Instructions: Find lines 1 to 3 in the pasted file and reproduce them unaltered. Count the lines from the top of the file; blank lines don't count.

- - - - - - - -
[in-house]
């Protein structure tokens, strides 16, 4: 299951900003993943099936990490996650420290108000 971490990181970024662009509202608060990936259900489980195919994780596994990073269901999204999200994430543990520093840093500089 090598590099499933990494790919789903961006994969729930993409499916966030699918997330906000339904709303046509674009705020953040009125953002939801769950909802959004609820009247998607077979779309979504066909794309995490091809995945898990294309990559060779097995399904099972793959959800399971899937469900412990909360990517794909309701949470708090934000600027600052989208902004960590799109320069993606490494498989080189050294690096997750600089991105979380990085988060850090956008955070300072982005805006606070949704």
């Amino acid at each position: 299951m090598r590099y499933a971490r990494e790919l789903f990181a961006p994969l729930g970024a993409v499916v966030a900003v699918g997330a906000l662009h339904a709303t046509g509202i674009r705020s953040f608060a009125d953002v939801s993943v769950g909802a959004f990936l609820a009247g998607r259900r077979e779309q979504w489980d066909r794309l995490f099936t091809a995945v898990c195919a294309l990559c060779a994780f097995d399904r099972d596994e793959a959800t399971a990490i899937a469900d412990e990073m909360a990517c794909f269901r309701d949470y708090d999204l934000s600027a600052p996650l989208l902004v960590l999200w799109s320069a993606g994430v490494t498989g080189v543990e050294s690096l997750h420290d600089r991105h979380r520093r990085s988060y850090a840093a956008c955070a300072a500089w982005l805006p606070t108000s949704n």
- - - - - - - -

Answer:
[in-house]
């Protein structure tokens, strides 16, 4: 299951900003993943099936990490996650420290108000 971490990181970024662009509202608060990936259900489980195919994780596994990073269901999204999200994430543990520093840093500089 090598590099499933990494790919789903961006994969729930993409499916966030699918997330906000339904709303046509674009705020953040009125953002939801769950909802959004609820009247998607077979779309979504066909794309995490091809995945898990294309990559060779097995399904099972793959959800399971899937469900412990909360990517794909309701949470708090934000600027600052989208902004960590799109320069993606490494498989080189050294690096997750600089991105979380990085988060850090956008955070300072982005805006606070949704």
């Amino acid at each position: 299951m090598r590099y499933a971490r990494e790919l789903f990181a961006p994969l729930g970024a993409v499916v966030a900003v699918g997330a906000l662009h339904a709303t046509g509202i674009r705020s953040f608060a009125d953002v939801s993943v769950g909802a959004f990936l609820a009247g998607r259900r077979e779309q979504w489980d066909r794309l995490f099936t091809a995945v898990c195919a294309l990559c060779a994780f097995d399904r099972d596994e793959a959800t399971a990490i899937a469900d412990e990073m909360a990517c794909f269901r309701d949470y708090d999204l934000s600027a600052p996650l989208l902004v960590l999200w799109s320069a993606g994430v490494t498989g080189v543990e050294s690096l997750h420290d600089r991105h979380r520093r990085s988060y850090a840093a956008c955070a300072a500089w982005l805006p606070t108000s949704n």